The East India Company

East India House in Leadenhall Street in the City of London. The Company had occupied the site since the mid-17th century but expanded several times. This building was designed by Henry Holland and work began in 1796. It included a museum housing the Company’s collection of exotic items. The building was demolished in 1862 following the Company’s demise and is now the site of the Lloyd’s insurance building. The drawing is by T.H. Shepherd and published in 1829.

For a century the India the East India Company was an unusual organisation. Primarily a London-based trading company that worked for the benefit of its shareholders, it governed vast areas of the Indian sub-continent and employed a large military. In order to provide a degree of accountability and combat corruption within the Company the government passed the India Act in 1784. The charters that provided the East India Company with its monopolies on business with India and China were renewed by the British government every 20 years. By the time the India charter came up for renewal in 1813 there were many calling for the liberalisation of trade and the monopoly of 200 years was finally ended. Thereafter the Company continued to govern in India as an agent of Parliament. The China monopoly similarly ended in 1833. The East India Docks were sold off and the City warehouses auctioned. East India House was demolished in 1861.

In 1857 the Company’s Bengal Army mutinied, leading to a general uprising in India. The savage war lasted for two years, after which Parliament decided it was time for a change in the governance of the sub-continent. The East India was stripped of its administrative powers and replaced by the British Raj, managed from the magnificent new India Office in Whitehall. Queen Victoria was given the title of Empress of India and the Company’s forces became the British Indian Army.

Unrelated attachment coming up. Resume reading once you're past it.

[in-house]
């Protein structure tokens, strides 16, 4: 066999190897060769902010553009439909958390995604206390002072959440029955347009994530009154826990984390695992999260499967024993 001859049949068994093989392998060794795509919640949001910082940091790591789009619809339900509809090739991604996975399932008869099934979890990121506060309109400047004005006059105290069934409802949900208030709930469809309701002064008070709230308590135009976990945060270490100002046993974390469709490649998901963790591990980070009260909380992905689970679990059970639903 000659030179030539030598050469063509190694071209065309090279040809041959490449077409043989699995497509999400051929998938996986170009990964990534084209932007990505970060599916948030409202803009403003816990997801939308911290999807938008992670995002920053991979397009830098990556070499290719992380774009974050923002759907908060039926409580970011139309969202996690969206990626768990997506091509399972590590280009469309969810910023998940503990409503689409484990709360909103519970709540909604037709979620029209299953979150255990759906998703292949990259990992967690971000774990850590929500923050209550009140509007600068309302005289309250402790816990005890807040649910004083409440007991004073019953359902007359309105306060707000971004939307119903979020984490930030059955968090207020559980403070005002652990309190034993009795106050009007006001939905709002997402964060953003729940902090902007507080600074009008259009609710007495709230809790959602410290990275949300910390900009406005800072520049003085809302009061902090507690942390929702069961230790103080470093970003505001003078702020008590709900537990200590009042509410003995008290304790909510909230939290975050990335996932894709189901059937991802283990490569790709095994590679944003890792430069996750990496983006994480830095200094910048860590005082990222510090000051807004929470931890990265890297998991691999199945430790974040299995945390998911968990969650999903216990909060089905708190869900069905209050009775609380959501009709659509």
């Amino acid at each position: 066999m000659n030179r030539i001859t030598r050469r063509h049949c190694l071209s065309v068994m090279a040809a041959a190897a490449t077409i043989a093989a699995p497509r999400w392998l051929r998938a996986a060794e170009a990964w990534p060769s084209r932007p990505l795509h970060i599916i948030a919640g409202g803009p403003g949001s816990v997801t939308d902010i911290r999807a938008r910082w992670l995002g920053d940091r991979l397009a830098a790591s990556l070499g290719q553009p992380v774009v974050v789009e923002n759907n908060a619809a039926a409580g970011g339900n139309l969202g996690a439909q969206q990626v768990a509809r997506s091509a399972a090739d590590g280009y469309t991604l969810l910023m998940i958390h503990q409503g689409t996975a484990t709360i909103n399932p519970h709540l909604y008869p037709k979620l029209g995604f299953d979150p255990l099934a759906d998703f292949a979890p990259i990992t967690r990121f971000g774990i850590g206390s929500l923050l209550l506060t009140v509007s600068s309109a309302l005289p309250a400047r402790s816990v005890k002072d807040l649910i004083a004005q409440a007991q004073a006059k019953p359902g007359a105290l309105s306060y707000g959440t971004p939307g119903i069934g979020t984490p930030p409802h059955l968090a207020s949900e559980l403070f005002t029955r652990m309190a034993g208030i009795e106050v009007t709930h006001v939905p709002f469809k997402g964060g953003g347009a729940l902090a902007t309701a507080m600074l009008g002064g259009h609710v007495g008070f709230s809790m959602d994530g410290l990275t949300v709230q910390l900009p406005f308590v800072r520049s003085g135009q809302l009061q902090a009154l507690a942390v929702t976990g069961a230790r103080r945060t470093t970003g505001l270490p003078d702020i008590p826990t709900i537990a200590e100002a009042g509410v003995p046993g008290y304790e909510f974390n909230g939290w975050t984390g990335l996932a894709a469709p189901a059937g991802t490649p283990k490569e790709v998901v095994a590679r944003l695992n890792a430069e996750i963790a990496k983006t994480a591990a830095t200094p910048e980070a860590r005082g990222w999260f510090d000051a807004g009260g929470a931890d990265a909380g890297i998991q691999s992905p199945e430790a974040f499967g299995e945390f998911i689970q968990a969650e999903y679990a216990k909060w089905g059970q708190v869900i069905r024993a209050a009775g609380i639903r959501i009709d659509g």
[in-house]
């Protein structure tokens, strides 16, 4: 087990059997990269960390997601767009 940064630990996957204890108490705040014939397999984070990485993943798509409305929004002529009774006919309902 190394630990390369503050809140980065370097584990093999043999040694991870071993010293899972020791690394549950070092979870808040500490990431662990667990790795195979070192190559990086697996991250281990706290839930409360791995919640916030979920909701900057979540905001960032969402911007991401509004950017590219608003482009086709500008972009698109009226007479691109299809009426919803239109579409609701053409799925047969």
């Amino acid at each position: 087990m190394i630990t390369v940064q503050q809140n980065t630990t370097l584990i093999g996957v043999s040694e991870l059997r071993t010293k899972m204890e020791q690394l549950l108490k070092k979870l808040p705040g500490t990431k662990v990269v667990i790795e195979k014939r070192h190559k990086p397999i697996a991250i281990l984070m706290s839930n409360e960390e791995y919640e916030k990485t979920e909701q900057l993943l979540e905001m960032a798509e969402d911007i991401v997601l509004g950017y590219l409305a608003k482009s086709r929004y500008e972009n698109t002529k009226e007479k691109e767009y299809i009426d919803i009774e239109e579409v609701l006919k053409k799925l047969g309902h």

During its near 260-year existence the Honourable East India Company – often called ‘John Company’ – went through four phases. First it brought spices directly from the Far East. In its second phase it revolutionised the fabric industry, bringing cheap, quality cottons and silks to Britain. Next it changed the drinking habits of the nation, with tea from China. Finally, it ceased to be a commercial operation but continued as the administrator of large parts of the Indian sub-continent. At its best it was highly-efficient and the world’s largest trading organisation, directly employing 4,000 workers in London alone. Yet the large-scale corruption and its voracious appetite for excessive profits without accountability led to the plundering of the Indian economy and the near-enslavement of the native people, and opium addiction of huge numbers of Chinese. To this day, Bengal, once one of the wealthiest regions of the world, remains ones of its poorest.

Sources include: Nick Robins ‘The Corporation That Changed The World; Roger Williams ‘London’s Lost Global Giant’; l.H. Roper ‘Advancing Empire’; Sir Joseph Broodbank ‘History of the Port of London’; Fiona Rule ‘London’s Docklands’; Ian Friel ‘Maritime History of Britain and Ireland’; Samuel Pepys diaries; Daniel Defoe ‘A Tour Through The Whole Island of Great Britain; John Keay ‘A History of India’; Miranda Kaufmann ‘Black Tudors’; Robert Brenner ‘Merchants and Revolution’.

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